Video art has been a popular way of expression in the art world for a while now. Artists coming from different backgrounds, ages, and genders use the medium to explore its technological possibilities and limitations, draw attention to political issues, and discuss the effect the media has on our lives. Video artists like Joan Jonas, Martha Rosler, VALIE EXPORT, and Pipilotti Rist became important female creators. Here is a short introduction to video art in general and to the video pieces made by these remarkable female artists.
The Characteristics and History of Video Artists
With the rise of TV sets and affordable videotape recorders, many artists turned to video as a medium in the 1960s and 1970s. Video art pieces usually consisted of short films without any narration. The medium was versatile and could convey a wide range of concepts and ideas. Creators from different backgrounds were drawn to it. Despite the fact that the specific pieces of video art can vary greatly in style, approach to the medium, and their intended message, they usually renounce the traditional characteristics of movies. The emergence of video art is not necessarily linked to an interest in the technological aspect of a new medium, but to the critical exploration of the pervasive effects of television and film.
In addition to entertainment, television became a commercial and political tool used to advertise consumer goods and broadcast certain values. An example of this is, as British artist and curator Catherine Elwes writes in her book Video Art: A Guided Tour, the portrayal of women in a domestic and therefore natural setting. Some video artists tried to challenge these concepts.
The beginning of video art is often traced back to the invention and distribution of the Sony Portapak, a battery-powered portable camera. The Portapak was sold in the mid-1960s and was famously used by Nam June Paik who is often called the father of video art. He was one of the first artists who bought a Portapak. With his new camera, the video artist recorded everything he saw from the inside of a taxi while Pope Paul VI was visiting New York. Later that day, he showed the video at the Café a Go Go in Greenwich Village on a monitor alongside the television broadcast of Pope Paul VI’s visit. Other creators who are also well-known for their video art are Vito Acconci, Bruce Nauman, Andy Warhol, and of course the four female artists Joan Jonas, Martha Rosler, VALIE EXPORT, and Pipilotti Rist.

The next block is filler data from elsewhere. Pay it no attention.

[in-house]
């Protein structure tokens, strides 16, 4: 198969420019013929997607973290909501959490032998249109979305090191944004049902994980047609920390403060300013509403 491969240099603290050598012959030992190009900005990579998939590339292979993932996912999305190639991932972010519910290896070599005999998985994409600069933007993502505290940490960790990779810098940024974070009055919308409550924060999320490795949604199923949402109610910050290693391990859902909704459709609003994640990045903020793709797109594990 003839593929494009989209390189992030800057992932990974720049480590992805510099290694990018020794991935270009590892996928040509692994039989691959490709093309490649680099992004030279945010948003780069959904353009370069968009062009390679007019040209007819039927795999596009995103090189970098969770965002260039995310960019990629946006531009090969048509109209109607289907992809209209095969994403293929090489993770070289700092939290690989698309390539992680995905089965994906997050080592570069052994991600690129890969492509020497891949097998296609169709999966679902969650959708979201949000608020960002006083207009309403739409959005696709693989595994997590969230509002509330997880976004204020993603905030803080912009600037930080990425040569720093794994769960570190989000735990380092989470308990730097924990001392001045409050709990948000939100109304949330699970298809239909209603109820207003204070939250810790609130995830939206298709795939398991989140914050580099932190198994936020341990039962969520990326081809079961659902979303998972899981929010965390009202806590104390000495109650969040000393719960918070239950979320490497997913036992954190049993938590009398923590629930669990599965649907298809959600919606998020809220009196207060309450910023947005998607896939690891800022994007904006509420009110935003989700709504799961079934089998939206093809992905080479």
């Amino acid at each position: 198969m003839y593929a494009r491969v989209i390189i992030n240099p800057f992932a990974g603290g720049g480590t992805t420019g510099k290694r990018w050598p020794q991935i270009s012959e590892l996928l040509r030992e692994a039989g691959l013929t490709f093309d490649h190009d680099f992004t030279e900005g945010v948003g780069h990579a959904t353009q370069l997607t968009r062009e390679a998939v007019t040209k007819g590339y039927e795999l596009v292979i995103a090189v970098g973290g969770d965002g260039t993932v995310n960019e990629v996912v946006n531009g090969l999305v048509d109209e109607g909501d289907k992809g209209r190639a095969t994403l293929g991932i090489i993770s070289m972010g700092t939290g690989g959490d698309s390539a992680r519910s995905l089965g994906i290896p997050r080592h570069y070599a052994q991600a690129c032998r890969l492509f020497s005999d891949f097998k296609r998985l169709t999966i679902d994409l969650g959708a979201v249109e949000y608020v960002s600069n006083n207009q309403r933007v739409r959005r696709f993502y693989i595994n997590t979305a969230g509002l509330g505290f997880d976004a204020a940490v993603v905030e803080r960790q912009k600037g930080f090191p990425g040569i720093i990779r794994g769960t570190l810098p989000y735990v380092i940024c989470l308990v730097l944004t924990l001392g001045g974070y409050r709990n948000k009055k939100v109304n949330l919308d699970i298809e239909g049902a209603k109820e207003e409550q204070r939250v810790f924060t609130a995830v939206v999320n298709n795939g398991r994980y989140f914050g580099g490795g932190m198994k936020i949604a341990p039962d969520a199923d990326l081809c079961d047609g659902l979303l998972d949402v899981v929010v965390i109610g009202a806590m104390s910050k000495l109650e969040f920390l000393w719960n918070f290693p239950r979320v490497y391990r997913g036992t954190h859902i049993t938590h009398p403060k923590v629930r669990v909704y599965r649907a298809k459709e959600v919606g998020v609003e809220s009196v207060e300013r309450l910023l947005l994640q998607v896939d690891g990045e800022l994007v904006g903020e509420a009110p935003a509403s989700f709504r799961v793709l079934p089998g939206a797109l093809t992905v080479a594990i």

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1. Joan Jonas: A Pioneer of Video Art
The American artist Joan Jonas was born in 1936 in New York. Her groundbreaking video art challenged the idea of traditional art and deconstructed common concepts of femininity. According to Jonas, she got into video art because she thought it was not a male-dominated medium. She did not only contribute to the development of video art but performance art too. Jonas studied art history, sculpture, and drawing. She became a part of the art scene in New York during the 1960s while she was studying sculpture at Columbia University.
In 1970, she bought a Sony Portapak in Japan and her career as a video artist began. Her work was influenced by her training as a sculptor, many French and German silent movies, and rituals and performances from other cultures such as Hopi dances, Chinese opera, Japanese theater, and Celtic and Mexican folklore. Her works often include the use of mirrors, masks, and costumes, which can be partly attributed to her love of the circus and her stepfather’s career as an amateur magician.
Her work Vertical Roll is considered one of the most important examples of video art. The piece is called Vertical Roll because it shows a vertical bar rolling down the screen. Jonas said that the bar was central to the piece because she structured her actions in the video in response to its disrupting effects. Jonas used this disruption to deconstruct the objectification of the female body. The black-and-white video itself shows the artist through her alter ego called Organic Honey.
2. Martha Rosler and Semiotics of the Kitchen